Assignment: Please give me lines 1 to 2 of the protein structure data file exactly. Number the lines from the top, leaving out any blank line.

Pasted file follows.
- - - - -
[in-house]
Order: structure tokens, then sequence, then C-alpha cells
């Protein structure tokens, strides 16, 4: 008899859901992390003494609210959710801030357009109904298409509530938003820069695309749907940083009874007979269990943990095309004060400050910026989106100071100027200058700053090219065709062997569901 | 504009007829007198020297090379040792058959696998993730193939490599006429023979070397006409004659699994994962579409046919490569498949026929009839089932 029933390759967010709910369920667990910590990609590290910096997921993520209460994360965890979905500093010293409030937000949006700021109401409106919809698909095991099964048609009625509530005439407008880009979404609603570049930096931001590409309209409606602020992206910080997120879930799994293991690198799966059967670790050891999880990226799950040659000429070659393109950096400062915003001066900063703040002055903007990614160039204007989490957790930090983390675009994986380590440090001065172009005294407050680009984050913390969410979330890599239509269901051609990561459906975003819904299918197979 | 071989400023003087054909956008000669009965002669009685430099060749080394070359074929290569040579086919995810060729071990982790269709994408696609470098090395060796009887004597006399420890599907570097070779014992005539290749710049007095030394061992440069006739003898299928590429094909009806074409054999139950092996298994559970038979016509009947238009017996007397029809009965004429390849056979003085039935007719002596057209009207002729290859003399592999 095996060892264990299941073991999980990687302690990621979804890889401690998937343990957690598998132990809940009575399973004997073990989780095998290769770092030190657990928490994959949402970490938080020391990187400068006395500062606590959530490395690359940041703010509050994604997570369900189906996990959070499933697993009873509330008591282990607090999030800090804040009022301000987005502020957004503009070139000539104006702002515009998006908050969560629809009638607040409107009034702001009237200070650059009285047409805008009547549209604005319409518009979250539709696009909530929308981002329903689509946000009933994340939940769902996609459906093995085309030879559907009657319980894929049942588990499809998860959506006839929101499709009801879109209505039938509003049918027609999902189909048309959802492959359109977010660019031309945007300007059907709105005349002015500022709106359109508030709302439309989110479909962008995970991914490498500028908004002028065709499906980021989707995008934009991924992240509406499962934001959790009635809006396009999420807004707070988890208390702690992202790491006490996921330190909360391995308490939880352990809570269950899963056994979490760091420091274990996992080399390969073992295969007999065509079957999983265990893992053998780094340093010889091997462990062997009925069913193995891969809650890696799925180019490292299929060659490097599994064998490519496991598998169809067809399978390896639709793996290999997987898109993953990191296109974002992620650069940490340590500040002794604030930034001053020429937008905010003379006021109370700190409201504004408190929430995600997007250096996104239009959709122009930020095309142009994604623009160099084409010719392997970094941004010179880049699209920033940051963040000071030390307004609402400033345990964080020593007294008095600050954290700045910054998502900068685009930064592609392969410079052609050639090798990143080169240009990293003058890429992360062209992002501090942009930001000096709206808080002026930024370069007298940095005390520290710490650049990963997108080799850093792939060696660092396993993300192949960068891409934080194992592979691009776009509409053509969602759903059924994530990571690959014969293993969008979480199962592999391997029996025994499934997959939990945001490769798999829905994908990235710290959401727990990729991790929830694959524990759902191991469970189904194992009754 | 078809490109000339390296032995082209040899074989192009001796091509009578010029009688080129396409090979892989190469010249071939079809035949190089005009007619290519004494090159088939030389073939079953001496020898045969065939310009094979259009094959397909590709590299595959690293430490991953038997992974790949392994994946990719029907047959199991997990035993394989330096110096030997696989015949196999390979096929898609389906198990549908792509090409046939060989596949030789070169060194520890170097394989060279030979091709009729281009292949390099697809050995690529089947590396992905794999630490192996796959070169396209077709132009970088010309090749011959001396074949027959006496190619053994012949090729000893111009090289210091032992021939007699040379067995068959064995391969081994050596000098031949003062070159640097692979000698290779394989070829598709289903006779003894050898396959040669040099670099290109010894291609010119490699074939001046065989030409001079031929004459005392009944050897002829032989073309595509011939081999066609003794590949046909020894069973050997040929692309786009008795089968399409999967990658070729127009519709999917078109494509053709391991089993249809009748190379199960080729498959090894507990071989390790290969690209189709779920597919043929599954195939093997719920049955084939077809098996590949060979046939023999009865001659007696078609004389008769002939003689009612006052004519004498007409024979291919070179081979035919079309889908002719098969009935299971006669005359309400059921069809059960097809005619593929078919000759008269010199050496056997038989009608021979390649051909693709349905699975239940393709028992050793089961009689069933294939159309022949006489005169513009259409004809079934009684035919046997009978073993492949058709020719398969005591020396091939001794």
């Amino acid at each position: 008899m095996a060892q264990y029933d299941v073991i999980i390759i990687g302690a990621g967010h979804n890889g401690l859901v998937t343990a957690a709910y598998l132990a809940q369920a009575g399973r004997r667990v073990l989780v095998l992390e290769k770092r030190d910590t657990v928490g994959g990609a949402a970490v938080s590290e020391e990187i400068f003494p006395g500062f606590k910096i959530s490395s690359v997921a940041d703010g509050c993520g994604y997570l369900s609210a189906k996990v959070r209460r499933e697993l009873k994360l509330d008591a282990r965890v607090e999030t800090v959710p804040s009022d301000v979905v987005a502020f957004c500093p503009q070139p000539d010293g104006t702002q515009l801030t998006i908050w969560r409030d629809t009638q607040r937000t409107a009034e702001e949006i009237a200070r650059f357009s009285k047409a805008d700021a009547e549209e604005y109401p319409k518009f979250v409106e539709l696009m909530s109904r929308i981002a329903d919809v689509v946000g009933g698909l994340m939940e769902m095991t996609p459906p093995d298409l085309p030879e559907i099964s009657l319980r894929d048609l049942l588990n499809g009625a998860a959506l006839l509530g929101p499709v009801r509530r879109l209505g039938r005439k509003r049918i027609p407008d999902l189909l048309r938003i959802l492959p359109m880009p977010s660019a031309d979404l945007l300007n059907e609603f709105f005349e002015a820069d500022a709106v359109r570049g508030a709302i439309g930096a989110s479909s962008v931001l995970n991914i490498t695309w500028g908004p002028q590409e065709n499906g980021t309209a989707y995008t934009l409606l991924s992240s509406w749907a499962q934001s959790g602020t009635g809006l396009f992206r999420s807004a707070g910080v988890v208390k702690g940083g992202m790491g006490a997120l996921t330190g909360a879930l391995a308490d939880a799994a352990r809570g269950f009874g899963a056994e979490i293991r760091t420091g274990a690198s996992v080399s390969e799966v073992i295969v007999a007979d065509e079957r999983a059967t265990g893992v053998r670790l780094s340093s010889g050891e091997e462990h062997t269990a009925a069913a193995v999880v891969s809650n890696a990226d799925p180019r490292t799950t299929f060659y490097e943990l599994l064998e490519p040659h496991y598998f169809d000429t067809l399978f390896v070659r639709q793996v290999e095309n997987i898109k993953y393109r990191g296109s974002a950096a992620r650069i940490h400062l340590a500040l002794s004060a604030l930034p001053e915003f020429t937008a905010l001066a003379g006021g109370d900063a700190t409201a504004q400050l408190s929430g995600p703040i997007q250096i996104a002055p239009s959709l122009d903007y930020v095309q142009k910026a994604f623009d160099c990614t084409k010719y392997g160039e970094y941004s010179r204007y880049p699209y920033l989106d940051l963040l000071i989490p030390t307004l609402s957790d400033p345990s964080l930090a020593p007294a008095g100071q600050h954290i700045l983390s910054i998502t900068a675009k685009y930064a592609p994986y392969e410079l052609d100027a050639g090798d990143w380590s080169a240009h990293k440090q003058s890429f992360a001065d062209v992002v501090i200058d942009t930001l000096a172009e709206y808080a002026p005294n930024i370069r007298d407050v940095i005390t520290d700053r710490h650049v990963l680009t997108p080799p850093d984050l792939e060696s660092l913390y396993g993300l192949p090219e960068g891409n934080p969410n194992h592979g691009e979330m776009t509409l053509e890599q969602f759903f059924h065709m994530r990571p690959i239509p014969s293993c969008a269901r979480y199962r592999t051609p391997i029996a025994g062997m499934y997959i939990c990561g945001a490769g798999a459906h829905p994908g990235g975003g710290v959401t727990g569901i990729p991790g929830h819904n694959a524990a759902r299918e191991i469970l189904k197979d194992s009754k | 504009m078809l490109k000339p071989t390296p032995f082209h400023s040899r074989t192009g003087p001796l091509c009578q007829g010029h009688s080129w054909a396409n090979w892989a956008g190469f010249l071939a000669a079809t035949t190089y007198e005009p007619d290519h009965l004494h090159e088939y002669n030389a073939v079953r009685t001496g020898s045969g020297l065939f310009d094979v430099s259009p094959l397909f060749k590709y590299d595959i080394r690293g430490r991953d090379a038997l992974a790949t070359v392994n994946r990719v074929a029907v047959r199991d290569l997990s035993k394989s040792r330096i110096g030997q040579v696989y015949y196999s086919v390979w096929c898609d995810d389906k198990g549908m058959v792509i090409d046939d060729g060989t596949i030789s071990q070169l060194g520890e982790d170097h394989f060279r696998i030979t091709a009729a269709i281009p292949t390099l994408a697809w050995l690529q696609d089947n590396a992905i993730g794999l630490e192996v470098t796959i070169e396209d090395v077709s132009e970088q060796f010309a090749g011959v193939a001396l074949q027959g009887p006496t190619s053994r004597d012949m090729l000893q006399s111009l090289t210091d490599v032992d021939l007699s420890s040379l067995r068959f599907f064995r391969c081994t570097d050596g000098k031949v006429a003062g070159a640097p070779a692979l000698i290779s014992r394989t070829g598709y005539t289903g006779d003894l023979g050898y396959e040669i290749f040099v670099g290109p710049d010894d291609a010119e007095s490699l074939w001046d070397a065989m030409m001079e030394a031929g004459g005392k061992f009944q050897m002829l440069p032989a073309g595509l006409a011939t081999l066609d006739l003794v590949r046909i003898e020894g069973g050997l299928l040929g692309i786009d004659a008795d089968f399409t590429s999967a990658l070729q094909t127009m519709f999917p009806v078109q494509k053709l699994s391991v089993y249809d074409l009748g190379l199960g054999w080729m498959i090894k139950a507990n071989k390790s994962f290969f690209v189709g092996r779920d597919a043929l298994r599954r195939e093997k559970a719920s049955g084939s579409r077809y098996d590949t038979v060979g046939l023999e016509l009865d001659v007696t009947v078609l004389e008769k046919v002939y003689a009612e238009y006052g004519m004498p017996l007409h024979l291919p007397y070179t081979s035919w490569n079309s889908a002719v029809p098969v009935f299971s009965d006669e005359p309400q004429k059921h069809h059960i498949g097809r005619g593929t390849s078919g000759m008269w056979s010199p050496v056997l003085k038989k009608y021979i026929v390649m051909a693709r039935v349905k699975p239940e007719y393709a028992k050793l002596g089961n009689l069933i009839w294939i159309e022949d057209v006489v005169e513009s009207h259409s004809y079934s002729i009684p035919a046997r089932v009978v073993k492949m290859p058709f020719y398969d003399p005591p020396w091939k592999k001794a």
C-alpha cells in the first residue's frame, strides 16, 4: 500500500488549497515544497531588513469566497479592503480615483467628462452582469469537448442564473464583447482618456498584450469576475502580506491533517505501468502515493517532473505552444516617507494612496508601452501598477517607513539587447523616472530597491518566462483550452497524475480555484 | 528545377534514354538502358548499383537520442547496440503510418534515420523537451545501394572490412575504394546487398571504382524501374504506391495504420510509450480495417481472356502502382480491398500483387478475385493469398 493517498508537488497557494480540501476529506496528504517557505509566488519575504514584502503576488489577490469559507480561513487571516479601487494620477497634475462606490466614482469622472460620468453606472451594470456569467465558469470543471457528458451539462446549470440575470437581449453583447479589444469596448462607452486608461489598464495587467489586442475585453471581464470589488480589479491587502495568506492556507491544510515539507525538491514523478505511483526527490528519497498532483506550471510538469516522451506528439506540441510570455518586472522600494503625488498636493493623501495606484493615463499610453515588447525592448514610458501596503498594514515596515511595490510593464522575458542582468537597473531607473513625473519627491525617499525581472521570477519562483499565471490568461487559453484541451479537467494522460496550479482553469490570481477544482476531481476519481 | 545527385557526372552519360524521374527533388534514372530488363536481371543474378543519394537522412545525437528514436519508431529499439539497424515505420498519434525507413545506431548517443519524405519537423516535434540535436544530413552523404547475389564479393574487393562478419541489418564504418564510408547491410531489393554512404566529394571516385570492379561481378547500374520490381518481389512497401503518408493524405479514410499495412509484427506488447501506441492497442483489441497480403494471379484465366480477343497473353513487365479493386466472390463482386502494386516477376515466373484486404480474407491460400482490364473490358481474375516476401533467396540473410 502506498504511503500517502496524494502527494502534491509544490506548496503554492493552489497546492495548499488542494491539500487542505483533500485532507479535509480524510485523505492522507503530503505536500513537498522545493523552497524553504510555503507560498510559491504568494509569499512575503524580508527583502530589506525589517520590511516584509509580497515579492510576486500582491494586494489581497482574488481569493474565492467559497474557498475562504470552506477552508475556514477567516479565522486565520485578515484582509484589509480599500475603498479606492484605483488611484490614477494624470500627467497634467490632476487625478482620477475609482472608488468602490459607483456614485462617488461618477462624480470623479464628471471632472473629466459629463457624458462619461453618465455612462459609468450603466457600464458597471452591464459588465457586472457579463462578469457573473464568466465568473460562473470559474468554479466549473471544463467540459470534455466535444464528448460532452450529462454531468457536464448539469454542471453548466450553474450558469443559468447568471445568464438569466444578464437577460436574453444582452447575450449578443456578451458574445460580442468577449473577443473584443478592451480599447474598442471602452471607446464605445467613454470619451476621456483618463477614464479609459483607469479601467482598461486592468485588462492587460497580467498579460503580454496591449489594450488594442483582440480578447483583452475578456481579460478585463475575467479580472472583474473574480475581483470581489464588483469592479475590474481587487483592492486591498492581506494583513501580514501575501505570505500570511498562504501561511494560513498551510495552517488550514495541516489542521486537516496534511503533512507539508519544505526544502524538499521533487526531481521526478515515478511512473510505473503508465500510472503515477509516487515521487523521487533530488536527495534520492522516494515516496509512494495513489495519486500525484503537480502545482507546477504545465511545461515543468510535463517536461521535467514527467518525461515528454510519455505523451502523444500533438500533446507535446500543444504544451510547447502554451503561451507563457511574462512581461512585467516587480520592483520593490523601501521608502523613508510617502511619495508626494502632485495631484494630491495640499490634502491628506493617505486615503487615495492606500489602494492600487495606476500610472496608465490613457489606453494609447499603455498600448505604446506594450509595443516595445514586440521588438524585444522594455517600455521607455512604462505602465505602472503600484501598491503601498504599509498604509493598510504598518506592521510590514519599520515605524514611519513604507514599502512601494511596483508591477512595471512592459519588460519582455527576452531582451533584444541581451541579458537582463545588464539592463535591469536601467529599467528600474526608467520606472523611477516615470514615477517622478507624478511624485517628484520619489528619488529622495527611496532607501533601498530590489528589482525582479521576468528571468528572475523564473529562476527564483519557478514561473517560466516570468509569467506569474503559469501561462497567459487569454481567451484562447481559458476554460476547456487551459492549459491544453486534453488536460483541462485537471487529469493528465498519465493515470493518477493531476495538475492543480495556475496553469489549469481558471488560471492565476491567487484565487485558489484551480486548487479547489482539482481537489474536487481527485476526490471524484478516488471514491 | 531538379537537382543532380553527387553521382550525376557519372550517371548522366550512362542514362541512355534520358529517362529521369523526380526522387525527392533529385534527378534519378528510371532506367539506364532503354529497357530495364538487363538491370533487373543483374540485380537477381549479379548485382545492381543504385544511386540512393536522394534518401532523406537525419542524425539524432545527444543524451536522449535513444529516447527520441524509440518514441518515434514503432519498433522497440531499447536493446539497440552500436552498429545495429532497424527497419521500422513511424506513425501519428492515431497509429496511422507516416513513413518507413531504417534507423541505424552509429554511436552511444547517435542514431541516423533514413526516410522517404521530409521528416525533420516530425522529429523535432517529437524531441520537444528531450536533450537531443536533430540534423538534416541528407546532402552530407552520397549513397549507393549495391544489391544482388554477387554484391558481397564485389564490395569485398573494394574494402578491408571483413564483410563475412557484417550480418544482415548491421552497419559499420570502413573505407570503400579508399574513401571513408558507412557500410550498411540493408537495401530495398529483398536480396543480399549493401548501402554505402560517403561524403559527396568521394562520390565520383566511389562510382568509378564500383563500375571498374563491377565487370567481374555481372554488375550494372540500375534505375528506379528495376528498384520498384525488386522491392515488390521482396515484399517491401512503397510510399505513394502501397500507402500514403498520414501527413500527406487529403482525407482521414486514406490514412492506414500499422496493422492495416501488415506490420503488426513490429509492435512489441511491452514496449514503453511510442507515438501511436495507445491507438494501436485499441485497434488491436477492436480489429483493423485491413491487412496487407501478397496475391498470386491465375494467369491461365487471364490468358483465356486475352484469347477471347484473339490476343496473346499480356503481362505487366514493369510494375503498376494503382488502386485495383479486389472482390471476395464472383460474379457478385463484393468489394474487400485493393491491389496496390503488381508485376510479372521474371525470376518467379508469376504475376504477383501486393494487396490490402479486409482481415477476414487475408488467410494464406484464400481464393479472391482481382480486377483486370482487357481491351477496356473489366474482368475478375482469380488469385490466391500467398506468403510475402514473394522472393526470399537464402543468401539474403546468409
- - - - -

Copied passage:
[in-house]
Order: structure tokens, then sequence, then C-alpha cells